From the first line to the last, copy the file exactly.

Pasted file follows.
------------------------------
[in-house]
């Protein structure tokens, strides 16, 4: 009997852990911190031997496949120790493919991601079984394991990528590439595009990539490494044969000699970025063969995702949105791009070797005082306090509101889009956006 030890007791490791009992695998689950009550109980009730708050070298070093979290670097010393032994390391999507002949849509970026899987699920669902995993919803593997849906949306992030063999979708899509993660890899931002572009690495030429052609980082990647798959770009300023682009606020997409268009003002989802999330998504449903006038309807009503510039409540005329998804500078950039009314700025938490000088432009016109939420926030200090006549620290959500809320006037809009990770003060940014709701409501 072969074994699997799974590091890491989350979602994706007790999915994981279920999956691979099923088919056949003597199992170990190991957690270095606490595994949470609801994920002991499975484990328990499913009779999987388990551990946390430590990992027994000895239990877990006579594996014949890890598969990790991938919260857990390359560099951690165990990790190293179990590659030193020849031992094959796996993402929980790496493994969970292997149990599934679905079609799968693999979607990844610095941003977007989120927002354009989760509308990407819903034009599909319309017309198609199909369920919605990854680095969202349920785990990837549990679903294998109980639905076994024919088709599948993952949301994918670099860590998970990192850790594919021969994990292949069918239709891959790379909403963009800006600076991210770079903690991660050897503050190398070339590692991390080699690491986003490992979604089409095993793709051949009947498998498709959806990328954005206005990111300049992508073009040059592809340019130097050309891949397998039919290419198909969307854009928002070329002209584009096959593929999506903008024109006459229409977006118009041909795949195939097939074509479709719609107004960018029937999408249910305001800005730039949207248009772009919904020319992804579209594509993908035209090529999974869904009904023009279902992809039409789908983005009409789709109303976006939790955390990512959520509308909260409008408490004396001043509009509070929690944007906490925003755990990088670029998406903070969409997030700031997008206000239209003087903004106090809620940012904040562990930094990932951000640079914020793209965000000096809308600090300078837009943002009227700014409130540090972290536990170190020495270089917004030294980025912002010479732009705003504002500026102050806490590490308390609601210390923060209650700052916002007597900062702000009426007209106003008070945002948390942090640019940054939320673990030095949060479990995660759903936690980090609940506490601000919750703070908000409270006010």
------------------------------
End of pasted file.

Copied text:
[in-house]
């Protein structure tokens, strides 16, 4: 009997852990911190031997496949120790493919991601079984394991990528590439595009990539490494044969000699970025063969995702949105791009070797005082306090509101889009956006 030890007791490791009992695998689950009550109980009730708050070298070093979290670097010393032994390391999507002949849509970026899987699920669902995993919803593997849906949306992030063999979708899509993660890899931002572009690495030429052609980082990647798959770009300023682009606020997409268009003002989802999330998504449903006038309807009503510039409540005329998804500078950039009314700025938490000088432009016109939420926030200090006549620290959500809320006037809009990770003060940014709701409501 072969074994699997799974590091890491989350979602994706007790999915994981279920999956691979099923088919056949003597199992170990190991957690270095606490595994949470609801994920002991499975484990328990499913009779999987388990551990946390430590990992027994000895239990877990006579594996014949890890598969990790991938919260857990390359560099951690165990990790190293179990590659030193020849031992094959796996993402929980790496493994969970292997149990599934679905079609799968693999979607990844610095941003977007989120927002354009989760509308990407819903034009599909319309017309198609199909369920919605990854680095969202349920785990990837549990679903294998109980639905076994024919088709599948993952949301994918670099860590998970990192850790594919021969994990292949069918239709891959790379909403963009800006600076991210770079903690991660050897503050190398070339590692991390080699690491986003490992979604089409095993793709051949009947498998498709959806990328954005206005990111300049992508073009040059592809340019130097050309891949397998039919290419198909969307854009928002070329002209584009096959593929999506903008024109006459229409977006118009041909795949195939097939074509479709719609107004960018029937999408249910305001800005730039949207248009772009919904020319992804579209594509993908035209090529999974869904009904023009279902992809039409789908983005009409789709109303976006939790955390990512959520509308909260409008408490004396001043509009509070929690944007906490925003755990990088670029998406903070969409997030700031997008206000239209003087903004106090809620940012904040562990930094990932951000640079914020793209965000000096809308600090300078837009943002009227700014409130540090972290536990170190020495270089917004030294980025912002010479732009705003504002500026102050806490590490308390609601210390923060209650700052916002007597900062702000009426007209106003008070945002948390942090640019940054939320673990030095949060479990995660759903936690980090609940506490601000919750703070908000409270006010």